As noted in a media advisory released by the North Dakota Department of Health, the highest lead level reading of an adult study participant was still below the CDC accepted lead level threshold for that of a child, and significantly lower than the CDC accepted lead level threshold for that of an adult. Furthermore, during a tele-press conference hosted by the ND Department of Health, officials stated they could not verify whether this adult even consumed game harvested with traditional ammunition. Correspondingly, the study only showed an insignificant 0.3 micrograms per deciliter difference between participants who ate wild game harvested with traditional ammunition and non-hunters in the control group.

    Also demonstrating their understanding that game harvested with traditional ammunition is safe to consume, the ND Department of Health, following the release of the CDC study results, encouraged hunters to continue donating venison to local food banks as long as processing guidelines were adhered to.
    For more than a century, hundreds of millions of Americans have safely consumed game harvested using traditional hunting ammunition, and despite there being no scientific evidence that consuming the game is endangering the health of individuals, anti-hunting interest groups are continuing to press state legislatures around the country to support a ban on this common ammunition.

    These politically driven groups understand that while an outright ban on hunting would be nearly impossible to achieve, dismantling the culture of hunting one step at a time is a realistic goal. Banning lead ammunition is the first step of this larger political mission. We can only hope that with the conclusive CDC results concerning the safety of traditional ammunition, legislatures across the country will listen to science and not anti-hunting radicals.

    The NSSF is pleased that hunters and others can now comfortably return to consuming game harvested with traditional ammunition that has been properly field dressed and butchered, yet we remain unsettled that for so many months good and safe food was taken out of the mouths of the hungry as nothing more than a political gambit by special interest groups.
    SOURCE National Shooting Sports Foundation
     
  9. tom berry

    tom berry Active Member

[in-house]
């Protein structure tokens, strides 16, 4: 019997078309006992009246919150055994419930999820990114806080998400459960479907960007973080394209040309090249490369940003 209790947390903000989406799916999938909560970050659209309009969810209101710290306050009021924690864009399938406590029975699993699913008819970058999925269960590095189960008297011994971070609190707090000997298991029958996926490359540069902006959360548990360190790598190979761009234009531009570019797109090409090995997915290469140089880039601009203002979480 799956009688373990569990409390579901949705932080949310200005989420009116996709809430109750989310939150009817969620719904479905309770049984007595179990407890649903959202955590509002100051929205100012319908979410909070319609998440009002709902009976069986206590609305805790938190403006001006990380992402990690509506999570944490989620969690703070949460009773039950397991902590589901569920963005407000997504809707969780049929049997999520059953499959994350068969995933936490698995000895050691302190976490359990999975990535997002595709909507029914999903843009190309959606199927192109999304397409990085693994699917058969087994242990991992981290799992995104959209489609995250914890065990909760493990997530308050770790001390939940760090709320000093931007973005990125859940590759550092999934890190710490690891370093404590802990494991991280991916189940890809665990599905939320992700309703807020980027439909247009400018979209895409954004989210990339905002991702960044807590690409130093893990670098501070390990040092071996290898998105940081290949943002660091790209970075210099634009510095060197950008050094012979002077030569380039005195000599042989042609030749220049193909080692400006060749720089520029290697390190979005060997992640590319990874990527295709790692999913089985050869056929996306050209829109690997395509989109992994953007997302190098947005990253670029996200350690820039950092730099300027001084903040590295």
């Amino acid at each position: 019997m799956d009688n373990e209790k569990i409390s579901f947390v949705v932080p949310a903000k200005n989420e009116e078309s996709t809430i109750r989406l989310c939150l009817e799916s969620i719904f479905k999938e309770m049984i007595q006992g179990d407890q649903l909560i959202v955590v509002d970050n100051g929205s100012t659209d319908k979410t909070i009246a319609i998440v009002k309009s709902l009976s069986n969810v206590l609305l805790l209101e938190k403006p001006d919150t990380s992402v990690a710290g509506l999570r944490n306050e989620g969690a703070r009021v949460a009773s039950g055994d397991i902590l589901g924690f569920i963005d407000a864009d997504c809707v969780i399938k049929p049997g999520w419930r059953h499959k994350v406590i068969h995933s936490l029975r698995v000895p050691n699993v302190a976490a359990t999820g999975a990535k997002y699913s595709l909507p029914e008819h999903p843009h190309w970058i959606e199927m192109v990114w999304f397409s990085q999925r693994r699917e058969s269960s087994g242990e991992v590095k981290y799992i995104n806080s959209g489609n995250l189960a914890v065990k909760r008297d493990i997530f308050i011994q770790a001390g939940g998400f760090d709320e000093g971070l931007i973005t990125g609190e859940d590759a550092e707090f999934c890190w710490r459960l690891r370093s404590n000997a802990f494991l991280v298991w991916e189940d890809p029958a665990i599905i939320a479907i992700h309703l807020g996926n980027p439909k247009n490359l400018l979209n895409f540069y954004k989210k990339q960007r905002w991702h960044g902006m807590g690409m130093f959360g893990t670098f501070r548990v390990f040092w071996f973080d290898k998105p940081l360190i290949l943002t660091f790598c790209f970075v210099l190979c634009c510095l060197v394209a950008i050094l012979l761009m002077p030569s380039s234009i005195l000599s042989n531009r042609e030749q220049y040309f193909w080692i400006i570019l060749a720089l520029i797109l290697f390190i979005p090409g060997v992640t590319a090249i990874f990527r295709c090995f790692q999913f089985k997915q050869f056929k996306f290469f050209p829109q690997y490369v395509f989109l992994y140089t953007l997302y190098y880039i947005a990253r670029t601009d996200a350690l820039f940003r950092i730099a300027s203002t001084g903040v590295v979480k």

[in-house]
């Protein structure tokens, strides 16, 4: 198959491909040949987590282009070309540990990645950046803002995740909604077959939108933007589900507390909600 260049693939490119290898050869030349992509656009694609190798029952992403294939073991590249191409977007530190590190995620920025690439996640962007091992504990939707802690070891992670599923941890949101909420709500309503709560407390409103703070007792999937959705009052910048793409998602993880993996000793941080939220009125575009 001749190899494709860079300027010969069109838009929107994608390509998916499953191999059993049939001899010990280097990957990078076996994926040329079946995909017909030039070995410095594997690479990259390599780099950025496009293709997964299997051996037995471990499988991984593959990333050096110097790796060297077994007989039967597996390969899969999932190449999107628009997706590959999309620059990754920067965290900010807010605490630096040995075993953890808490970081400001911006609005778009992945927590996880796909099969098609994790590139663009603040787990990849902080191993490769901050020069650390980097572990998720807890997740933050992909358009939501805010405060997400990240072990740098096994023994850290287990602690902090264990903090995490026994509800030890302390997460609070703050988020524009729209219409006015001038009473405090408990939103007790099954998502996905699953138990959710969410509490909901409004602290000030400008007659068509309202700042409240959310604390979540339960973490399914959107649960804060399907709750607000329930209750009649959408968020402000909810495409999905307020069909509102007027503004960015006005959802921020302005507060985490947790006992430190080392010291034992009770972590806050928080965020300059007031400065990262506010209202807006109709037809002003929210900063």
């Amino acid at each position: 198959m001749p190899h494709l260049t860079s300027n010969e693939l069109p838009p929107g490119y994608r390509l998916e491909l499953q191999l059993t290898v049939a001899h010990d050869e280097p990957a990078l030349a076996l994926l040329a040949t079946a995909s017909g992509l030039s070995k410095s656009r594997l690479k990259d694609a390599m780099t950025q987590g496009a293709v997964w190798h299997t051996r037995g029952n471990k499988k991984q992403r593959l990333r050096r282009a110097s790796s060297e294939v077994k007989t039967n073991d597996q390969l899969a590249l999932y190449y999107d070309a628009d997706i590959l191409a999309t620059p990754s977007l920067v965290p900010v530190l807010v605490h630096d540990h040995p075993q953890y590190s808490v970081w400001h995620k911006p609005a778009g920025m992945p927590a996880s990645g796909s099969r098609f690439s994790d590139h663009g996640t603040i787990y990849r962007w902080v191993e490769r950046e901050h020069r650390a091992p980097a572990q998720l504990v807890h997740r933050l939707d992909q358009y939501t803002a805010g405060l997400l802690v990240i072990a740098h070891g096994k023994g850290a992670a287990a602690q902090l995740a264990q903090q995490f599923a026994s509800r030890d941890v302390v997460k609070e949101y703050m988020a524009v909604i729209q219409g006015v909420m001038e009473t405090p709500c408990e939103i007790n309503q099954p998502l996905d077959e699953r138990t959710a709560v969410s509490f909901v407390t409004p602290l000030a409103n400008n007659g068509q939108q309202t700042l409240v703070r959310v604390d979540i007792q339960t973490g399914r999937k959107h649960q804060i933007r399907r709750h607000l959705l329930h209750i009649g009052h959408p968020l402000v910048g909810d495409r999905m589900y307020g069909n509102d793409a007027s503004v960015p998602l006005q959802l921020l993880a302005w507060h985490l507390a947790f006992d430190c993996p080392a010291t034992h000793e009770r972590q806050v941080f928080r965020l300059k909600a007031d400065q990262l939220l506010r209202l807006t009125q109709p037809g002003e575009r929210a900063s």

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    I'm sure this study is the reason for the ND decision.

    A friend sent this to me a couple of weeks ago.
     
  10. Bisi

    Bisi TS Member

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    Well I've about had it with food pantries anyway. Let em go hunt or tell em to get a job and go buy their food. I plant a large garden every year and I have more produce than my family and friends can use. My church has a food pantry that is open to the public, so I donate the excess produce to them. You should see some of the people who come in there. New cars, jewlery, latest cell phones, etc... They drive better vehicles than I do, and I'm the one donating?? They are in nice clothes while I'm in dirty work clothes from picking the veggies. Do any of em every says thanks. Hell no. People working the food pantry have been cussed at because some of the items in the store are plain label or store label and not name brand stuff.

    Why donate anything, anymore? Obama is going to give em everything they need for free from now on out.
     
  11. Brian in Oregon

    Brian in Oregon Well-Known Member

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    Fine, then let them eat healthier rotting food from garbage cans. Sheesh.
     
  12. BrowningGal

    BrowningGal TS Member

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    This may be a dumb question, but once the meat has been processed by the butcher, how will they know how it was killed?
     
  13. grnberetcj

    grnberetcj Active Member

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    FEAB9

    Curt